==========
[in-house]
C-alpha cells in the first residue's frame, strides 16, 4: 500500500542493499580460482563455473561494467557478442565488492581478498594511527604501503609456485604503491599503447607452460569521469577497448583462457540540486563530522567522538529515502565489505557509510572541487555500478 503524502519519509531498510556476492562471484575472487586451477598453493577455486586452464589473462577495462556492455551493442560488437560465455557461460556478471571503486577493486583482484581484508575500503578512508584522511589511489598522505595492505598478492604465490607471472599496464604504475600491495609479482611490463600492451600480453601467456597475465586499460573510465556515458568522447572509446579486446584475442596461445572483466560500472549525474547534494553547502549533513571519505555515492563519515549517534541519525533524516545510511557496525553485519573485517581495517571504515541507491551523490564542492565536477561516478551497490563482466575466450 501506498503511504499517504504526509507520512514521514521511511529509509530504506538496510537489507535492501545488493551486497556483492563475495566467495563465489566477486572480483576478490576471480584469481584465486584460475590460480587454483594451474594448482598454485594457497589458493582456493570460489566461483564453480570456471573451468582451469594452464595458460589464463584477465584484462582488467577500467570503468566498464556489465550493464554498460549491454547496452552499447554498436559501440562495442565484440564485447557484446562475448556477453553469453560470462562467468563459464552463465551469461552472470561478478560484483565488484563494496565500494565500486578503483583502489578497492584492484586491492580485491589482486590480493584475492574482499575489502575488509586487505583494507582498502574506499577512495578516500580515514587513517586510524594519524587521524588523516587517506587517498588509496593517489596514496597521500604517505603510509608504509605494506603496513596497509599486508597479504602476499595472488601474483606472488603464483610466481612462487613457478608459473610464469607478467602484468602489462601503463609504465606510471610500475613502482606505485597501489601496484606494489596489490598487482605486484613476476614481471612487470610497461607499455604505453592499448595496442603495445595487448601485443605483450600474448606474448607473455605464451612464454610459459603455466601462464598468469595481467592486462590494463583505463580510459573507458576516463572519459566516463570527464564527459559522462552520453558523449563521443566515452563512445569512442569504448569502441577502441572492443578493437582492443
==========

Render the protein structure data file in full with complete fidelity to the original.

[in-house]
C-alpha cells in the first residue's frame, strides 16, 4: 500500500542493499580460482563455473561494467557478442565488492581478498594511527604501503609456485604503491599503447607452460569521469577497448583462457540540486563530522567522538529515502565489505557509510572541487555500478 503524502519519509531498510556476492562471484575472487586451477598453493577455486586452464589473462577495462556492455551493442560488437560465455557461460556478471571503486577493486583482484581484508575500503578512508584522511589511489598522505595492505598478492604465490607471472599496464604504475600491495609479482611490463600492451600480453601467456597475465586499460573510465556515458568522447572509446579486446584475442596461445572483466560500472549525474547534494553547502549533513571519505555515492563519515549517534541519525533524516545510511557496525553485519573485517581495517571504515541507491551523490564542492565536477561516478551497490563482466575466450 501506498503511504499517504504526509507520512514521514521511511529509509530504506538496510537489507535492501545488493551486497556483492563475495566467495563465489566477486572480483576478490576471480584469481584465486584460475590460480587454483594451474594448482598454485594457497589458493582456493570460489566461483564453480570456471573451468582451469594452464595458460589464463584477465584484462582488467577500467570503468566498464556489465550493464554498460549491454547496452552499447554498436559501440562495442565484440564485447557484446562475448556477453553469453560470462562467468563459464552463465551469461552472470561478478560484483565488484563494496565500494565500486578503483583502489578497492584492484586491492580485491589482486590480493584475492574482499575489502575488509586487505583494507582498502574506499577512495578516500580515514587513517586510524594519524587521524588523516587517506587517498588509496593517489596514496597521500604517505603510509608504509605494506603496513596497509599486508597479504602476499595472488601474483606472488603464483610466481612462487613457478608459473610464469607478467602484468602489462601503463609504465606510471610500475613502482606505485597501489601496484606494489596489490598487482605486484613476476614481471612487470610497461607499455604505453592499448595496442603495445595487448601485443605483450600474448606474448607473455605464451612464454610459459603455466601462464598468469595481467592486462590494463583505463580510459573507458576516463572519459566516463570527464564527459559522462552520453558523449563521443566515452563512445569512442569504448569502441577502441572492443578493437582492443